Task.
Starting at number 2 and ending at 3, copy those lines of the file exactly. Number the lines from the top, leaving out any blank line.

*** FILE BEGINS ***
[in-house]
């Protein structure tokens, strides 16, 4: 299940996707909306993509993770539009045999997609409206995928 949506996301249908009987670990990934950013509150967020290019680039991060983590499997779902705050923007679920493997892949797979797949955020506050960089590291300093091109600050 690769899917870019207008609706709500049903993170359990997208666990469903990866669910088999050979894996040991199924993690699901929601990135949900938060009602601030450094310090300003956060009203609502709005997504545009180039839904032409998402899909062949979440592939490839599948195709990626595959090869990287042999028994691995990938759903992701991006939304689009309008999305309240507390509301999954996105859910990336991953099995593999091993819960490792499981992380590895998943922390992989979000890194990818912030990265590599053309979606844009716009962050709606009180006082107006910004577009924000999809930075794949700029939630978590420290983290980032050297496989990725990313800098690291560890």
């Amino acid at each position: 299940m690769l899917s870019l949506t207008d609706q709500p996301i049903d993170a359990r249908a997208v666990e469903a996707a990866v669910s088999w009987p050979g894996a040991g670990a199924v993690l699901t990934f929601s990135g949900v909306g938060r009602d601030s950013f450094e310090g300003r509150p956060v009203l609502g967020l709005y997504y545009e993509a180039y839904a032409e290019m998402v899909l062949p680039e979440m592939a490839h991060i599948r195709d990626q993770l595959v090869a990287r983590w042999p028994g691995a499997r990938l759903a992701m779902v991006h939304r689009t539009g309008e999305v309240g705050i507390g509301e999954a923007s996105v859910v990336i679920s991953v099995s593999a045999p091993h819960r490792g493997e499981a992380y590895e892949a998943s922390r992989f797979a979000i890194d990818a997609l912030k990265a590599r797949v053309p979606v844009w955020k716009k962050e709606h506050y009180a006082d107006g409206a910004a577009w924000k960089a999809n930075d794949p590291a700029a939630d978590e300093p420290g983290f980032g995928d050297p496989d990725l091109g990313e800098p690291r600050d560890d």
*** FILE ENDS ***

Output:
């Protein structure tokens, strides 16, 4: 299940996707909306993509993770539009045999997609409206995928 949506996301249908009987670990990934950013509150967020290019680039991060983590499997779902705050923007679920493997892949797979797949955020506050960089590291300093091109600050 690769899917870019207008609706709500049903993170359990997208666990469903990866669910088999050979894996040991199924993690699901929601990135949900938060009602601030450094310090300003956060009203609502709005997504545009180039839904032409998402899909062949979440592939490839599948195709990626595959090869990287042999028994691995990938759903992701991006939304689009309008999305309240507390509301999954996105859910990336991953099995593999091993819960490792499981992380590895998943922390992989979000890194990818912030990265590599053309979606844009716009962050709606009180006082107006910004577009924000999809930075794949700029939630978590420290983290980032050297496989990725990313800098690291560890």
């Amino acid at each position: 299940m690769l899917s870019l949506t207008d609706q709500p996301i049903d993170a359990r249908a997208v666990e469903a996707a990866v669910s088999w009987p050979g894996a040991g670990a199924v993690l699901t990934f929601s990135g949900v909306g938060r009602d601030s950013f450094e310090g300003r509150p956060v009203l609502g967020l709005y997504y545009e993509a180039y839904a032409e290019m998402v899909l062949p680039e979440m592939a490839h991060i599948r195709d990626q993770l595959v090869a990287r983590w042999p028994g691995a499997r990938l759903a992701m779902v991006h939304r689009t539009g309008e999305v309240g705050i507390g509301e999954a923007s996105v859910v990336i679920s991953v099995s593999a045999p091993h819960r490792g493997e499981a992380y590895e892949a998943s922390r992989f797979a979000i890194d990818a997609l912030k990265a590599r797949v053309p979606v844009w955020k716009k962050e709606h506050y009180a006082d107006g409206a910004a577009w924000k960089a999809n930075d794949p590291a700029a939630d978590e300093p420290g983290f980032g995928d050297p496989d990725l091109g990313e800098p690291r600050d560890d």